Allegations of child abuse are abundant. And as usual, Jack juggles this along with many other difficult issues, personal and otherwise. I love this series. View all 3 comments. Jul 10, Minty McBunny rated it it was amazing Shelves: Every book in this series renews my awe with Bruen's ability to elevate personal tragedy and internal struggles of an addict into a beautiful work of heart wrenching art. The only author I know of who can wring poetry out of such grit and sorrow and filth is Denise Mina, but Bruen's verbal economy is unparalleled. He really showcases the Irish flair for wit and poetic speech.

As always, the focus is on Jack's brokenness, but in this book the central mystery really shines as well instead of just being a backdrop to Jack's inner monologue.

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To me it's the best of the series so far. View all 6 comments. May 27, Monica rated it really liked it. What more can Jack Taylor possibly go through? I think enough is enough and then Ken Bruen wallops off another great story and Jack Taylor is once again blindsided by the dark side of life. The subject for this book is not a new one but Bruen handles it in a way that is unique yet very true to his own writing style. As I'm sure I've mentioned with each book that I've read in this series, I love the way Bruen writes.

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Hard-c What more can Jack Taylor possibly go through? Hard-core, cut to the chase writing that leaves me raw. I will be very very very sad when I reach the end of this series. I will be in mourning. Mar 18, Susu rated it it was amazing. Your killing me here Mr. This series is no holds barred and no pulling the punches. I thought the last book was going to do me in. This one was like a kick in the teeth. I'm almost nervous just reading about Jack Taylor, even that slight association makes me want to watch my back and peek over my shoulder for fear someone or something will get me as well.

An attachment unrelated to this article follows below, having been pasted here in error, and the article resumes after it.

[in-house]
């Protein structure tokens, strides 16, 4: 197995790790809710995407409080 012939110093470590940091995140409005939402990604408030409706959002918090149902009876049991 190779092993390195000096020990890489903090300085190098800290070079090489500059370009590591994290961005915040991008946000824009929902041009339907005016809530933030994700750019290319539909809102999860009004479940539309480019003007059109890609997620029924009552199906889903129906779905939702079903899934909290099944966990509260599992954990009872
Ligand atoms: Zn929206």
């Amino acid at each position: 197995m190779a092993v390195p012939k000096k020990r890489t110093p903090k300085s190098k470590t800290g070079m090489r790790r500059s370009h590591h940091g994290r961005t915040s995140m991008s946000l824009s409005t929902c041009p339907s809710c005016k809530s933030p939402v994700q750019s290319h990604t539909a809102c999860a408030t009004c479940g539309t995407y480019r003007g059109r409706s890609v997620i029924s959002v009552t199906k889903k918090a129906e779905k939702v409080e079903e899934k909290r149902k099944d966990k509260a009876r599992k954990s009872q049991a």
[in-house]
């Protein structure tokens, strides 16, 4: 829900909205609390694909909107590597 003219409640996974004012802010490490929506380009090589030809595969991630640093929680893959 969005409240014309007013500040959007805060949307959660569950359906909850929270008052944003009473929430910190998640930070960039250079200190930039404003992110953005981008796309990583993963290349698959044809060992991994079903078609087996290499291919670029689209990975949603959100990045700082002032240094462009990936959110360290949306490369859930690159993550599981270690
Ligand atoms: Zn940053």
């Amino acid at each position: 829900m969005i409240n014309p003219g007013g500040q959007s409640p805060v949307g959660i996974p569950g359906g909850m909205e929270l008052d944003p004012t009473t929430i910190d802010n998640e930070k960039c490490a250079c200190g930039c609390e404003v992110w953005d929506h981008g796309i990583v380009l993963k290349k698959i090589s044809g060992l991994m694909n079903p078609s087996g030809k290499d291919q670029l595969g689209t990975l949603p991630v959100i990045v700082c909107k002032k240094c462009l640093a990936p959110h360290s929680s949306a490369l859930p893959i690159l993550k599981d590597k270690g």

Damn no one is safe around Jack except maybe Jack, what's the saying 'God protects babies and drunks'. Hell even babies aren't saf Wow! Hell even babies aren't safe around Jack. Try this one if you're not sure where to start with the Taylor series. Trust me on this. For him, you gotta head to Netflix and watch the show. Jul 02, J.

A great half of a book. This is very well written as usual, but the ending was a lot to be desired. Jul 16, Margus Mere rated it liked it. The back cover says "exorcism". That was the only reason I bought the book. There is NO exorcism nowhere. So, imagine me waiting for a something to do with exorcism throughout the book, where there is none. I couldn't care anything about the plot, cause I don't like detective stories or murder mysteries. But the language was good, so I'll give it a three. Sep 12, Catherine rated it liked it Shelves: Great author, but this was a heavy read.

Upon returning to Galway, Jack is an approached by an old friend, O'Shea, whose son, Niall, was killed after falling from a balcony on a construction site. Jack agrees to look into the circumstances surrounding his death, and discovers that he may be connected to several other victims who were found dead in mysterious circumstances. When another man is attacked, Jack learns of a vigilante group known as 'The Pikemen', who appear to be attacking people who were supposedly unconvicted of the crimes that they were responsible for.

Assisted by eager young investigator Cody, Jack discovers that Niall was suspected of being responsible for the disappearance of three twelve year old girls. Meanwhile, upon re-establishing contact with Anne Henderson, Jack finds her in an abusive relationship with a local businessman, Caffrey. When Caffrey turns up dead, a victim of the Pikemen, Jack is arrested. He realises that the only way to prove his innocence is to escape from custody, and he is forced to rely on Cody to clear his name.

Jack is hired by Maggie McCarthy, the daughter of a recently deceased former inmate at St Monica's, an infamous Magdalen laundry in Galway, who wishes to identify the sadistic nun mentioned in her mother's diary, known only as Lucifer. The investigation is quickly hampered when Cody discovers that incriminating church records have vanished; while Jack is warned to drop the case by local criminal, Bill Cassell. As the diary reveals the depth of Lucifer's brutality, Jack discovers a year-old family secret that leads him to the nun's identity, and an unexpected connection to the recent deaths of two brothers, the sons of local patriarch Brendan Flood.